Optical Sciences

Biomolecules and nanostructures

The Optical Sciences group studies the interaction of light and matter. Our current focus is on detection and sensing/imaging with an emphasis on the development of integrated photonics. We are part of Twente University's Department of Science and Technology and member of the MESA+ institute.

 

Real-time light-driven dynamics of the fluorescence emission in single green fluorescent protein molecules


Garcia-Parajo MF, Segers-Nolten GMJ, Veerman JA, Greve J, van Hulst NF
PROCEEDINGS OF THE NATIONAL ACADEMY OF SCIENCES OF THE UNITED STATES OF AMERICA (PNAS)
vol 97 issue 13: p7237-p7242 JUN 20 2000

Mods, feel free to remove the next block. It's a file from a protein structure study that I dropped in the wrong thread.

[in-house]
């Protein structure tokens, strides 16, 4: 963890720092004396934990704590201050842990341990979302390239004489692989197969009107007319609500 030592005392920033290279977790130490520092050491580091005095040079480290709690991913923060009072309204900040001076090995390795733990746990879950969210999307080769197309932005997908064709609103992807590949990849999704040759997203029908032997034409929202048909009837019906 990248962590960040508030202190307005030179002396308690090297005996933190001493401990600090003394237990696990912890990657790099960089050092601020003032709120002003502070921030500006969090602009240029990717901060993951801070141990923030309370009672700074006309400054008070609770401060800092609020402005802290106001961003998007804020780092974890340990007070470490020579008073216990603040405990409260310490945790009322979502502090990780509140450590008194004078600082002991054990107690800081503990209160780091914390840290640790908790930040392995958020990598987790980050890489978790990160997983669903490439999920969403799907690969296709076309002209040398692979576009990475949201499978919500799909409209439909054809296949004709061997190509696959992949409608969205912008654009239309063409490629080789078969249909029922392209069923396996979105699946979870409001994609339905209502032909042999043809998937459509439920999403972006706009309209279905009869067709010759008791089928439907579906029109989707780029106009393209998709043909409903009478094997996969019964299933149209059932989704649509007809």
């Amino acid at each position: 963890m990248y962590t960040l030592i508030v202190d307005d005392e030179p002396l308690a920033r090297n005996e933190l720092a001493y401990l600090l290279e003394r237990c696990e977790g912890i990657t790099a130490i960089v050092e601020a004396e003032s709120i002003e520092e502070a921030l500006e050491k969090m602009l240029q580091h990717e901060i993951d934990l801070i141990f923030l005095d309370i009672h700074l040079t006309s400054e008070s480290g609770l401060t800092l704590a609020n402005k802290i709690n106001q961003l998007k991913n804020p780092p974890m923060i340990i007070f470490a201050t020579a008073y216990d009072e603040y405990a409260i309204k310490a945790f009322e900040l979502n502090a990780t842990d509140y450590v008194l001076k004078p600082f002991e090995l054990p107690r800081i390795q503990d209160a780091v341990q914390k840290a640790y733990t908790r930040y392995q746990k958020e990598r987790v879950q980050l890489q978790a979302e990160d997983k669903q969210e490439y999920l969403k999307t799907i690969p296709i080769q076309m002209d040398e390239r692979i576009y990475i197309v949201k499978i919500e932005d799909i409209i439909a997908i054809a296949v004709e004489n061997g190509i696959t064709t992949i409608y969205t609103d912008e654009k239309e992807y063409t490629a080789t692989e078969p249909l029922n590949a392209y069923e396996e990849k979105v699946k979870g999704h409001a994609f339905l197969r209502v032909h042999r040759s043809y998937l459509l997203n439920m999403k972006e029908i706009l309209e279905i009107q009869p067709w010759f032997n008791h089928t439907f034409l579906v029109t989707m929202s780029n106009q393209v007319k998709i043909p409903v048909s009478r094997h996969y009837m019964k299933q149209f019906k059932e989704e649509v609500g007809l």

Real-time single-molecule fluorescence detection using confocal and near-field scanning optical microscopy has been applied to elucidate the nature of the "on-off" blinking observed in the Ser-65 -->Thr (S65T) mutant of the green fluorescent protein (GFP). Fluorescence time traces as a function of the excitation intensity, with a time resolution of 100 mu s and observation times up to 65 s, reveal the existence of a nonemissive state responsible for the long dark intervals in the GFP. We find that excitation intensity has a dramatic effect o­n the blinking. Whereas the time during which the fluorescence is o­n becomes shorter as the intensity is increased, the off-times are independent of excitation intensity. Statistical analysis of the o­n- and off-times renders a characteristic off-time of 1.6 +/- 0.2 s and allows us to calculate a transition yield of approximate to 0.5 x 10(-5) from the emissive to the nonemissive state. The saturation excitation intensity at which o­n- and off-times are equal is approximate to 1.5 kW/cm(2). o­n the basis of the single-molecule data we calculate an absorption cross section of 6.5 x 10(-17) cm(2) for the S65T mutant. These results have important implications for the use of the GFP to follow dynamic processes in time at the single- molecular level.
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